Flexbox adventures

- 8 min read

One of the Flexbox’s greatest strengths is its ability to calculate space, this is a huge gain when it comes to lists of items where space is an issue but we can’t determine how many items are going to exist. To be more specific, navigation and grids are probably the places where Flexbox will be used for the biggest gains over our current methods. Imagine the case of a CMS where a user might be adding or removing navigation items and we do not want to alter the stylesheet but do want to fill the space. You can even have it calculate different types of units together.

For those who are unfamiliar with what Flexbox actually is, it's a smart layout mode in CSS that calculates and distributes space, which will solve a number of layout problems and hacks that we've wrestled with for years.

Flexbox basics

Change can be difficult, much like moving from table based layouts to floats, Flexbox can cause some major confusion at first.

The first basic concept is to understand Flexbox is a parent and child relationship, while only the parent technically needs display:flex for it to control the layout of its children, usually I'll put it on the child element to control its contents.

The second is how the shorthand works, if you've looked at Flexbox before you may have seen something like Flex:1 0 auto. This shorthand is broken down into three flexbox properties in this order: flex-grow, flex-shrink, and flex-basis.

Flex-basis and Flex-grow

Flex-basis determines how the other two properties behave, as its name suggests flex-basis is the basis on which the flexbox item knows how much it can grow or shrink to fill missing space. It's the initial size of each flex item, and can be restricted to be the only amount by specifying 0 on grow and shrink.

  • 2 / 0 / 100px;
  • 0 / 0 / 150px;
  • 2 / 0 / 100px;

Applying Grow

In the above example, the middle item has not been given permission to grow or shrink so it stays at exactly 150px, the remaining space for the items to flex into is 450px, they've both been given an equal share of 2 and their basis is the same, so 225px is distributed to both items evenly.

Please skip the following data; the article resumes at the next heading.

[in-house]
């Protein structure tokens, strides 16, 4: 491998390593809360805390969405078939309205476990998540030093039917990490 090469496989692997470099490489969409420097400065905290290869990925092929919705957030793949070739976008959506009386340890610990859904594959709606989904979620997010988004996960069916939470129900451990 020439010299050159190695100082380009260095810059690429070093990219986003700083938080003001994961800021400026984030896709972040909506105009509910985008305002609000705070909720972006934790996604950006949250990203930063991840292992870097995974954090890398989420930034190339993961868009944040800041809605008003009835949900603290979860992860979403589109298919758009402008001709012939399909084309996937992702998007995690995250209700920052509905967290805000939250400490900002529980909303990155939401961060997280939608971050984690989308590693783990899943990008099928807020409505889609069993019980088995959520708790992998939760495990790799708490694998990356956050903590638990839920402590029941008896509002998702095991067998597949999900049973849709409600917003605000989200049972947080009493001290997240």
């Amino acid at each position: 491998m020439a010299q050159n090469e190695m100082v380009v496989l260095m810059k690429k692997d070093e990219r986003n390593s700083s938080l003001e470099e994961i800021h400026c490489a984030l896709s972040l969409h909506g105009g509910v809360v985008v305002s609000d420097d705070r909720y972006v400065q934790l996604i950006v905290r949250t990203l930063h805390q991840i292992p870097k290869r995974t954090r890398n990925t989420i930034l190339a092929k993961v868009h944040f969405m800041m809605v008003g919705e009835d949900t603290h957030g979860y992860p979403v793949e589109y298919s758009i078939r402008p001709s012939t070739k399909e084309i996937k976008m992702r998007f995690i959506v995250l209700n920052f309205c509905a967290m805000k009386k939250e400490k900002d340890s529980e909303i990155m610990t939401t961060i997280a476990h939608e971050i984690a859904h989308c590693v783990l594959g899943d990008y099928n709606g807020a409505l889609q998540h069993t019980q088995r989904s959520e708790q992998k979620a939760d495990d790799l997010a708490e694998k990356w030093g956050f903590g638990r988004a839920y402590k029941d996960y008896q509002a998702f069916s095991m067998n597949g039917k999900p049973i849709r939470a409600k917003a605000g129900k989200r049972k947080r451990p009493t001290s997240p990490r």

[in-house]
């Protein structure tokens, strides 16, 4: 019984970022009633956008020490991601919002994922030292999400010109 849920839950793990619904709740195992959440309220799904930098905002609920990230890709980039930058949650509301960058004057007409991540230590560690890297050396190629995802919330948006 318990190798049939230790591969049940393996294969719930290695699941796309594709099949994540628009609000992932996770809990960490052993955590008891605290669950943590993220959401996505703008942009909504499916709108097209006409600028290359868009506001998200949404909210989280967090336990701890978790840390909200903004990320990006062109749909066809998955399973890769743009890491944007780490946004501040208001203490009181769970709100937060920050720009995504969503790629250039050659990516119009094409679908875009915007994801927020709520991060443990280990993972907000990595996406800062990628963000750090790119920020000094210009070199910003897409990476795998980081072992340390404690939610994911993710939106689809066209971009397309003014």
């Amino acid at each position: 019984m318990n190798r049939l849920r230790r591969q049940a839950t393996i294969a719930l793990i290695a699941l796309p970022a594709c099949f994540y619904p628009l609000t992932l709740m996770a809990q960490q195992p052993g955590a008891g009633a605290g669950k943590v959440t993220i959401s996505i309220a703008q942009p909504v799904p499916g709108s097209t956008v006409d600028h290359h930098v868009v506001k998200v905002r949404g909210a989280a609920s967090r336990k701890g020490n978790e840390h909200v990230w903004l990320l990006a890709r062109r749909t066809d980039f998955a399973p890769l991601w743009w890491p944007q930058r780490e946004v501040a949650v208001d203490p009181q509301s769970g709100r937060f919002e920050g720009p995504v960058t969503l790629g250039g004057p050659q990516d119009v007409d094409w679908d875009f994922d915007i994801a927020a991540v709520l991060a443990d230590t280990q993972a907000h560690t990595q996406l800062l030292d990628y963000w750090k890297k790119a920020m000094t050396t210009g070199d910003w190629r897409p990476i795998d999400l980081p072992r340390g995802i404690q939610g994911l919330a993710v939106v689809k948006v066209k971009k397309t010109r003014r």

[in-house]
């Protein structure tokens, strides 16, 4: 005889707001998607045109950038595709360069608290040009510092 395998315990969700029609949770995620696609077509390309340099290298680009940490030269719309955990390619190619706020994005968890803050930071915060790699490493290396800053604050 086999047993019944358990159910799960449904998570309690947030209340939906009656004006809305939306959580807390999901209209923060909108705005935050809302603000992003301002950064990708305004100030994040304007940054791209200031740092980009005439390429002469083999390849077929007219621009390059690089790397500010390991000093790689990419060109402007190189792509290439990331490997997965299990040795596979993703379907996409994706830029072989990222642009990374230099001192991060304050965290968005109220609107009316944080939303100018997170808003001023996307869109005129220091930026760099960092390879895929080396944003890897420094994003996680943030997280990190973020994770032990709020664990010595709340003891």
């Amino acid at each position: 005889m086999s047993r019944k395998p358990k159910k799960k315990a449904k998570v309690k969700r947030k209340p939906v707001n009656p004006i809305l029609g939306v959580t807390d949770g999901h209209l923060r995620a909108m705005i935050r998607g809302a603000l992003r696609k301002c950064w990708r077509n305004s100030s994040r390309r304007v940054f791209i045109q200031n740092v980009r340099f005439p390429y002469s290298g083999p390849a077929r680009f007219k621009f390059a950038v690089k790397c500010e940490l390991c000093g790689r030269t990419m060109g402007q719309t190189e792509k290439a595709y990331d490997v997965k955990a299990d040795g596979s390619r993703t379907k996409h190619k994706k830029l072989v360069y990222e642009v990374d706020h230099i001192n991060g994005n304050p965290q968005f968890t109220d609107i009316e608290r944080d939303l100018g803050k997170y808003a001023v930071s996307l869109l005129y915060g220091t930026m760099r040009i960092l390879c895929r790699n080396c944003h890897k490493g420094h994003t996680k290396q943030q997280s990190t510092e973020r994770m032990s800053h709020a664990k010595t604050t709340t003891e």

It's important to note that flex-grow is not relative to each other item. An Item with flex-grow:4 won't necessarily be twice the size of an item with flex-grow:2, all it's actually doing is saying it will get twice the available space of the other item.

Another example of how flex-grow works, if you were to adjust the flex-basis on the third item to be 50px you'll see a different result as shown below:

  • 2 / 0 / 100px;
  • 0 / 0 / 150px;
  • 2 / 0 / 50px;

Calculating the space

As we see there are two different sizes, and as I stated before it does not mean that Item 1 and Item 3 are equal size, that's because of how the distribution of space takes into account the flex-basis.

I've attempted to create a formula to help work out how much actual pixels are being given to each item. The first calculation is fairly simple:

Available space = (container size - flex-basis siblings total)

Available space is what flexbox uses to distribute its grow amounts, let's create a formula for working out how much each grow amount will be. Our available space in this example is: container size(600) - basis total (300) = 300.

Grow unit = (Available space / Sum Grow siblings total).

Our grow amount can be figured out first by adding all of our sibling grow numbers together ( 2 + 0 + 2 = 4). Available space 300 / 4 = 75. A Grow unit is 75px in size.

Flex item size = (Flex basis + (Grow Unit * num))

So with this final calculation item 1 (flex: 2 0 100px) is equal to 100px + (75*2) which is 250px. Item 2 (flex: 0 0 150px) is equal to 150px, and Item 3 (flex: 2 0 50px) is equal to 50px + (75*2) which is 200px. We can simplify the formula a bit:

Available space = (Container size - Flex-basis siblings total). Flex Item size = Basis + ((Available space / Total Grow nums)* Individual grow num).

Double checking

In the below example I've added 4 items and a larger container to further test, lets try the calculation again.

  • 1 / 0 / 150px;
  • 3 / 0 / 200px;
  • 2 / 0 / 175px;
  • 4 / 0 / 225px;

Assuming this is being viewed on a larger screen: Container (1000) - Basis Total(150+200+175+225) = Available space(250).

Available space(250) / Sum grow siblings (1 + 3 + 2 + 4) = Grow unit size (25). Final calculated flex items below.

  1. 150 + (25 * 1) = 175
  2. 200 + (25 * 3) = 275
  3. 175 + (25 * 2) = 225
  4. 225 + (25 * 4) = 325

A rounding bug

I've noticed that in some cases Firefox 32 will round a figure in a bizarre way, I've had firefox calculate my flex to 1 pixel over the amount it should be allowed, whereas other browsers stuck to the maximum of the container size. This might also be related to a bug I've seen in Firefox where it looks like part of a flex item is seperated from its next flex item by what looks like half a pixel.

Update: I've received some confirmation, that the 'bug' is actually Firefox devtools misreporting the width of the item, whereas the computed style is actually correct.

Flex Shrink